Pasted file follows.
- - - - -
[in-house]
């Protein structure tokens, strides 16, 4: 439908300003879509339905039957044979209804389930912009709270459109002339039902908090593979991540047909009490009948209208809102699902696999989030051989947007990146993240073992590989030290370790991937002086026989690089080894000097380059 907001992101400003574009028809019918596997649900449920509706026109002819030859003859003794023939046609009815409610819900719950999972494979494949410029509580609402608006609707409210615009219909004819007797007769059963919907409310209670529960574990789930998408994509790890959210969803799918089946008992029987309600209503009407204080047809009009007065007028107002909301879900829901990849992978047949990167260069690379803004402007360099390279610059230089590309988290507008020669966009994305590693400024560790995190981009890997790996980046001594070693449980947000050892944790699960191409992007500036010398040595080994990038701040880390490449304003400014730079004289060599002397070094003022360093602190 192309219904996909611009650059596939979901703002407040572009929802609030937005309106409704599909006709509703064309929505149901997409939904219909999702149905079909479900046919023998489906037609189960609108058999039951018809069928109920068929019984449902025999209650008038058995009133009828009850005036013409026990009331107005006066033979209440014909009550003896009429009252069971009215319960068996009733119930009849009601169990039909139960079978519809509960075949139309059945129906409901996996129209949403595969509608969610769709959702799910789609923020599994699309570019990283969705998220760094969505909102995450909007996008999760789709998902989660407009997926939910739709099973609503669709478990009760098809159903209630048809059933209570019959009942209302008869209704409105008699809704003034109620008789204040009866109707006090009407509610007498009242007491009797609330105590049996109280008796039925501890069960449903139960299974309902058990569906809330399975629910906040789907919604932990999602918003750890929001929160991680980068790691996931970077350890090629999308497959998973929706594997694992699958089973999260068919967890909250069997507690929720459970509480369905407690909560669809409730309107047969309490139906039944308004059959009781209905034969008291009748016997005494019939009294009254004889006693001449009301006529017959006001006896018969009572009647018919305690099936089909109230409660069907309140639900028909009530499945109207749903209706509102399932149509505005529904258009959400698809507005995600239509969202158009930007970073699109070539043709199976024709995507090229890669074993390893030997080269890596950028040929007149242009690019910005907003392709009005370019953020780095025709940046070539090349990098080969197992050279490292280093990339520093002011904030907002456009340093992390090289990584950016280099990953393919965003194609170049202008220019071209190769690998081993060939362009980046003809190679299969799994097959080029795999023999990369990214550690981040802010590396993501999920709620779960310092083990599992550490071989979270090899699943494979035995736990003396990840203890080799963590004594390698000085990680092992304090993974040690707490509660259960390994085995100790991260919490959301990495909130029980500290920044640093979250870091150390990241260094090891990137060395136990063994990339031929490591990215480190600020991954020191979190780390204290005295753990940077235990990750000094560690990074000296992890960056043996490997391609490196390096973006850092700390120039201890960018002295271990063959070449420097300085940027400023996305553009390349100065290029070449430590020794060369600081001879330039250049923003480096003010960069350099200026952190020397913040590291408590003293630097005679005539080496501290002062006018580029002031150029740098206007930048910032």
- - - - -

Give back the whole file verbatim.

[in-house]
């Protein structure tokens, strides 16, 4: 439908300003879509339905039957044979209804389930912009709270459109002339039902908090593979991540047909009490009948209208809102699902696999989030051989947007990146993240073992590989030290370790991937002086026989690089080894000097380059 907001992101400003574009028809019918596997649900449920509706026109002819030859003859003794023939046609009815409610819900719950999972494979494949410029509580609402608006609707409210615009219909004819007797007769059963919907409310209670529960574990789930998408994509790890959210969803799918089946008992029987309600209503009407204080047809009009007065007028107002909301879900829901990849992978047949990167260069690379803004402007360099390279610059230089590309988290507008020669966009994305590693400024560790995190981009890997790996980046001594070693449980947000050892944790699960191409992007500036010398040595080994990038701040880390490449304003400014730079004289060599002397070094003022360093602190 192309219904996909611009650059596939979901703002407040572009929802609030937005309106409704599909006709509703064309929505149901997409939904219909999702149905079909479900046919023998489906037609189960609108058999039951018809069928109920068929019984449902025999209650008038058995009133009828009850005036013409026990009331107005006066033979209440014909009550003896009429009252069971009215319960068996009733119930009849009601169990039909139960079978519809509960075949139309059945129906409901996996129209949403595969509608969610769709959702799910789609923020599994699309570019990283969705998220760094969505909102995450909007996008999760789709998902989660407009997926939910739709099973609503669709478990009760098809159903209630048809059933209570019959009942209302008869209704409105008699809704003034109620008789204040009866109707006090009407509610007498009242007491009797609330105590049996109280008796039925501890069960449903139960299974309902058990569906809330399975629910906040789907919604932990999602918003750890929001929160991680980068790691996931970077350890090629999308497959998973929706594997694992699958089973999260068919967890909250069997507690929720459970509480369905407690909560669809409730309107047969309490139906039944308004059959009781209905034969008291009748016997005494019939009294009254004889006693001449009301006529017959006001006896018969009572009647018919305690099936089909109230409660069907309140639900028909009530499945109207749903209706509102399932149509505005529904258009959400698809507005995600239509969202158009930007970073699109070539043709199976024709995507090229890669074993390893030997080269890596950028040929007149242009690019910005907003392709009005370019953020780095025709940046070539090349990098080969197992050279490292280093990339520093002011904030907002456009340093992390090289990584950016280099990953393919965003194609170049202008220019071209190769690998081993060939362009980046003809190679299969799994097959080029795999023999990369990214550690981040802010590396993501999920709620779960310092083990599992550490071989979270090899699943494979035995736990003396990840203890080799963590004594390698000085990680092992304090993974040690707490509660259960390994085995100790991260919490959301990495909130029980500290920044640093979250870091150390990241260094090891990137060395136990063994990339031929490591990215480190600020991954020191979190780390204290005295753990940077235990990750000094560690990074000296992890960056043996490997391609490196390096973006850092700390120039201890960018002295271990063959070449420097300085940027400023996305553009390349100065290029070449430590020794060369600081001879330039250049923003480096003010960069350099200026952190020397913040590291408590003293630097005679005539080496501290002062006018580029002031150029740098206007930048910032």